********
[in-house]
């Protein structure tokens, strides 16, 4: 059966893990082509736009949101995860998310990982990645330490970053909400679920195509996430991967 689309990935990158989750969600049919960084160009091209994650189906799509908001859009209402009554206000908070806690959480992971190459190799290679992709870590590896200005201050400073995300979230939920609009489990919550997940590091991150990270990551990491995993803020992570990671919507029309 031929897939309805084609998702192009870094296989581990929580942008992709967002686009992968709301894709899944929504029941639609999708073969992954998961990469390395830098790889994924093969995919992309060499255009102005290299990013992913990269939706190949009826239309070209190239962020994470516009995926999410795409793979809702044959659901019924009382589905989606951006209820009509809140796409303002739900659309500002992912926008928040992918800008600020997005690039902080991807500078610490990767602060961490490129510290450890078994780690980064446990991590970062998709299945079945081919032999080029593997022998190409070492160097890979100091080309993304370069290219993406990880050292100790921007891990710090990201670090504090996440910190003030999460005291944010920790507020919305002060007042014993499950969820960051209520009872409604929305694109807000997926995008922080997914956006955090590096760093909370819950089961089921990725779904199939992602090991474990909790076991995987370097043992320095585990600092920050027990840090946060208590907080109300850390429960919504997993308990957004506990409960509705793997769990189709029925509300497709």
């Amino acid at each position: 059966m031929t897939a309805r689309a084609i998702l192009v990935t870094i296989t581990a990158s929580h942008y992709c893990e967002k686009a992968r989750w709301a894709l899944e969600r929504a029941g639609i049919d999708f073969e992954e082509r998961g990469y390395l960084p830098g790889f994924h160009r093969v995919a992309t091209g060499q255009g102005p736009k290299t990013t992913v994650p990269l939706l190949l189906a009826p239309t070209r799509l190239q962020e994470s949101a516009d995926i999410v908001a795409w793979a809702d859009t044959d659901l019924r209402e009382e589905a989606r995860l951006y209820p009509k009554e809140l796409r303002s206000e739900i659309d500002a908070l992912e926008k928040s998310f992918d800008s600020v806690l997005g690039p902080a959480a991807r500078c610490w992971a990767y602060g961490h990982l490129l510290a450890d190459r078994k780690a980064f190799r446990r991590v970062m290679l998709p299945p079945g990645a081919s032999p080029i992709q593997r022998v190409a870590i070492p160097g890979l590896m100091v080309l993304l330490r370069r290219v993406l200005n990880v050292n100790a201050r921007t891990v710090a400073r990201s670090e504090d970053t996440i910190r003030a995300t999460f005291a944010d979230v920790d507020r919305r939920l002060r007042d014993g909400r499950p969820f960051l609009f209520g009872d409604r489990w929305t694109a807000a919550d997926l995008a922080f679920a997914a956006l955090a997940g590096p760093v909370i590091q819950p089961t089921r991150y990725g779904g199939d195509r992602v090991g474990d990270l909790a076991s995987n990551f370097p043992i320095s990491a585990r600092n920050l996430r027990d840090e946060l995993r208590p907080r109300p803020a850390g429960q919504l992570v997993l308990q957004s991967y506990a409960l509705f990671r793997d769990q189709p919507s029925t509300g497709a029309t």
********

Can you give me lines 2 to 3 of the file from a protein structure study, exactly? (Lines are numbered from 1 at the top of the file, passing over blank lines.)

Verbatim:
């Protein structure tokens, strides 16, 4: 059966893990082509736009949101995860998310990982990645330490970053909400679920195509996430991967 689309990935990158989750969600049919960084160009091209994650189906799509908001859009209402009554206000908070806690959480992971190459190799290679992709870590590896200005201050400073995300979230939920609009489990919550997940590091991150990270990551990491995993803020992570990671919507029309 031929897939309805084609998702192009870094296989581990929580942008992709967002686009992968709301894709899944929504029941639609999708073969992954998961990469390395830098790889994924093969995919992309060499255009102005290299990013992913990269939706190949009826239309070209190239962020994470516009995926999410795409793979809702044959659901019924009382589905989606951006209820009509809140796409303002739900659309500002992912926008928040992918800008600020997005690039902080991807500078610490990767602060961490490129510290450890078994780690980064446990991590970062998709299945079945081919032999080029593997022998190409070492160097890979100091080309993304370069290219993406990880050292100790921007891990710090990201670090504090996440910190003030999460005291944010920790507020919305002060007042014993499950969820960051209520009872409604929305694109807000997926995008922080997914956006955090590096760093909370819950089961089921990725779904199939992602090991474990909790076991995987370097043992320095585990600092920050027990840090946060208590907080109300850390429960919504997993308990957004506990409960509705793997769990189709029925509300497709």
């Amino acid at each position: 059966m031929t897939a309805r689309a084609i998702l192009v990935t870094i296989t581990a990158s929580h942008y992709c893990e967002k686009a992968r989750w709301a894709l899944e969600r929504a029941g639609i049919d999708f073969e992954e082509r998961g990469y390395l960084p830098g790889f994924h160009r093969v995919a992309t091209g060499q255009g102005p736009k290299t990013t992913v994650p990269l939706l190949l189906a009826p239309t070209r799509l190239q962020e994470s949101a516009d995926i999410v908001a795409w793979a809702d859009t044959d659901l019924r209402e009382e589905a989606r995860l951006y209820p009509k009554e809140l796409r303002s206000e739900i659309d500002a908070l992912e926008k928040s998310f992918d800008s600020v806690l997005g690039p902080a959480a991807r500078c610490w992971a990767y602060g961490h990982l490129l510290a450890d190459r078994k780690a980064f190799r446990r991590v970062m290679l998709p299945p079945g990645a081919s032999p080029i992709q593997r022998v190409a870590i070492p160097g890979l590896m100091v080309l993304l330490r370069r290219v993406l200005n990880v050292n100790a201050r921007t891990v710090a400073r990201s670090e504090d970053t996440i910190r003030a995300t999460f005291a944010d979230v920790d507020r919305r939920l002060r007042d014993g909400r499950p969820f960051l609009f209520g009872d409604r489990w929305t694109a807000a919550d997926l995008a922080f679920a997914a956006l955090a997940g590096p760093v909370i590091q819950p089961t089921r991150y990725g779904g199939d195509r992602v090991g474990d990270l909790a076991s995987n990551f370097p043992i320095s990491a585990r600092n920050l996430r027990d840090e946060l995993r208590p907080r109300p803020a850390g429960q919504l992570v997993l308990q957004s991967y506990a409960l509705f990671r793997d769990q189709p919507s029925t509300g497709a029309t």